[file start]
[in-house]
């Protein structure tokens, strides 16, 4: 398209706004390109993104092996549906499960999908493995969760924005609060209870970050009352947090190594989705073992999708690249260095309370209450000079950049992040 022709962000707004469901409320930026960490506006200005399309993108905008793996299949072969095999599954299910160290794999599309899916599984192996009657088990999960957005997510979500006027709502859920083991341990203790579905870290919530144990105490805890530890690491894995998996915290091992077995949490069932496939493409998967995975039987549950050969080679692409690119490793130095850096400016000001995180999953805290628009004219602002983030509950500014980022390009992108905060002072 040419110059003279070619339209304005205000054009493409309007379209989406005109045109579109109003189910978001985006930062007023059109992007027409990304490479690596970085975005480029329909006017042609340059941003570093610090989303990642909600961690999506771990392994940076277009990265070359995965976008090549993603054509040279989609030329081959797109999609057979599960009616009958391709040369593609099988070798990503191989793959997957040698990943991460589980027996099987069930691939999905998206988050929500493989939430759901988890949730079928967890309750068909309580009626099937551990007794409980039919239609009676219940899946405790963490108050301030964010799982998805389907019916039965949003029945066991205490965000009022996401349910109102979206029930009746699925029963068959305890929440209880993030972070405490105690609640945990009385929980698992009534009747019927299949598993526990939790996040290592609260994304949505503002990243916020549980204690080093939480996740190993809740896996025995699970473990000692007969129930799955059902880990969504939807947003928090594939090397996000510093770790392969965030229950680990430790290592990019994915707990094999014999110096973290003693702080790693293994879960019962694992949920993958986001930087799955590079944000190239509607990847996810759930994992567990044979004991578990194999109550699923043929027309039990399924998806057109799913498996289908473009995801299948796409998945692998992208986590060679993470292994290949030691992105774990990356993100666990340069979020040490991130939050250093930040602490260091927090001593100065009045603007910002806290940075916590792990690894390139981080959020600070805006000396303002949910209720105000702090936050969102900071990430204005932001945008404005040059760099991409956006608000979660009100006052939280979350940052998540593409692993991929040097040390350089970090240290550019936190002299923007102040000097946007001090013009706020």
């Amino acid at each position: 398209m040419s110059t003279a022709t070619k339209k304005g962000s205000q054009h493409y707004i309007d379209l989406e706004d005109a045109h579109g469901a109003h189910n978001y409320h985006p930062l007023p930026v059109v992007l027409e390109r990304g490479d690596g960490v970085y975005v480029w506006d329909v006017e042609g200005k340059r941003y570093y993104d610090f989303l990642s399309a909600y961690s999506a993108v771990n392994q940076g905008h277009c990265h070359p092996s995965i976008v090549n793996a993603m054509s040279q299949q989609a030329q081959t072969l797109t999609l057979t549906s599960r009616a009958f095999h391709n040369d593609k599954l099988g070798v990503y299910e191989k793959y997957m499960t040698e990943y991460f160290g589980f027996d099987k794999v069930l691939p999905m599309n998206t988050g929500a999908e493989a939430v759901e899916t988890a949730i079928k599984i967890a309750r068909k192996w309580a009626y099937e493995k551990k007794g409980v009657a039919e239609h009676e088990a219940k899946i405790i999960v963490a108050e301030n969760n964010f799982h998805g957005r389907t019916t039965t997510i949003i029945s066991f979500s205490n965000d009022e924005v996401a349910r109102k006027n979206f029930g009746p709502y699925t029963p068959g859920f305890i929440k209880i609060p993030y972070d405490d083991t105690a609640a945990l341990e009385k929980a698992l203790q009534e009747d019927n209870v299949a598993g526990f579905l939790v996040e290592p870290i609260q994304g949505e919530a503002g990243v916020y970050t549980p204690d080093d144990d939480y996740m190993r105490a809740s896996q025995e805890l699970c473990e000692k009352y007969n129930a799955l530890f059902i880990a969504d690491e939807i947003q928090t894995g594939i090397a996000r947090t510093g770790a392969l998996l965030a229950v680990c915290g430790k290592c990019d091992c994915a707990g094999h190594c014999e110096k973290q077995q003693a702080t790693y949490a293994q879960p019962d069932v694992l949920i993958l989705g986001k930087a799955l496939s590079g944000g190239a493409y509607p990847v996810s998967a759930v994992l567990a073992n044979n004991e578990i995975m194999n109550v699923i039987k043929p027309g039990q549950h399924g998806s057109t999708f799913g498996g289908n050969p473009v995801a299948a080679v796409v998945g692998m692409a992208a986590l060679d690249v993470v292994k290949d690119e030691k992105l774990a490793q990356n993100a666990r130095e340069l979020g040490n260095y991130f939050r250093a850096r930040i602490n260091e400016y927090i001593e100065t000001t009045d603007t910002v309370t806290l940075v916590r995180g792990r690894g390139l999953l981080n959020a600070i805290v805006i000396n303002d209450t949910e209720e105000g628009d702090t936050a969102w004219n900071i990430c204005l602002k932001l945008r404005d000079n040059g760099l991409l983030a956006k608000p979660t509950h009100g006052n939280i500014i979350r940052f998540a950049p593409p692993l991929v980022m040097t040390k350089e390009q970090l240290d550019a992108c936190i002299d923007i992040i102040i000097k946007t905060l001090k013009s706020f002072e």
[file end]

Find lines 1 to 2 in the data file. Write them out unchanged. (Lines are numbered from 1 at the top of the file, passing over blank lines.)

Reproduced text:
[in-house]
């Protein structure tokens, strides 16, 4: 398209706004390109993104092996549906499960999908493995969760924005609060209870970050009352947090190594989705073992999708690249260095309370209450000079950049992040 022709962000707004469901409320930026960490506006200005399309993108905008793996299949072969095999599954299910160290794999599309899916599984192996009657088990999960957005997510979500006027709502859920083991341990203790579905870290919530144990105490805890530890690491894995998996915290091992077995949490069932496939493409998967995975039987549950050969080679692409690119490793130095850096400016000001995180999953805290628009004219602002983030509950500014980022390009992108905060002072 040419110059003279070619339209304005205000054009493409309007379209989406005109045109579109109003189910978001985006930062007023059109992007027409990304490479690596970085975005480029329909006017042609340059941003570093610090989303990642909600961690999506771990392994940076277009990265070359995965976008090549993603054509040279989609030329081959797109999609057979599960009616009958391709040369593609099988070798990503191989793959997957040698990943991460589980027996099987069930691939999905998206988050929500493989939430759901988890949730079928967890309750068909309580009626099937551990007794409980039919239609009676219940899946405790963490108050301030964010799982998805389907019916039965949003029945066991205490965000009022996401349910109102979206029930009746699925029963068959305890929440209880993030972070405490105690609640945990009385929980698992009534009747019927299949598993526990939790996040290592609260994304949505503002990243916020549980204690080093939480996740190993809740896996025995699970473990000692007969129930799955059902880990969504939807947003928090594939090397996000510093770790392969965030229950680990430790290592990019994915707990094999014999110096973290003693702080790693293994879960019962694992949920993958986001930087799955590079944000190239509607990847996810759930994992567990044979004991578990194999109550699923043929027309039990399924998806057109799913498996289908473009995801299948796409998945692998992208986590060679993470292994290949030691992105774990990356993100666990340069979020040490991130939050250093930040602490260091927090001593100065009045603007910002806290940075916590792990690894390139981080959020600070805006000396303002949910209720105000702090936050969102900071990430204005932001945008404005040059760099991409956006608000979660009100006052939280979350940052998540593409692993991929040097040390350089970090240290550019936190002299923007102040000097946007001090013009706020």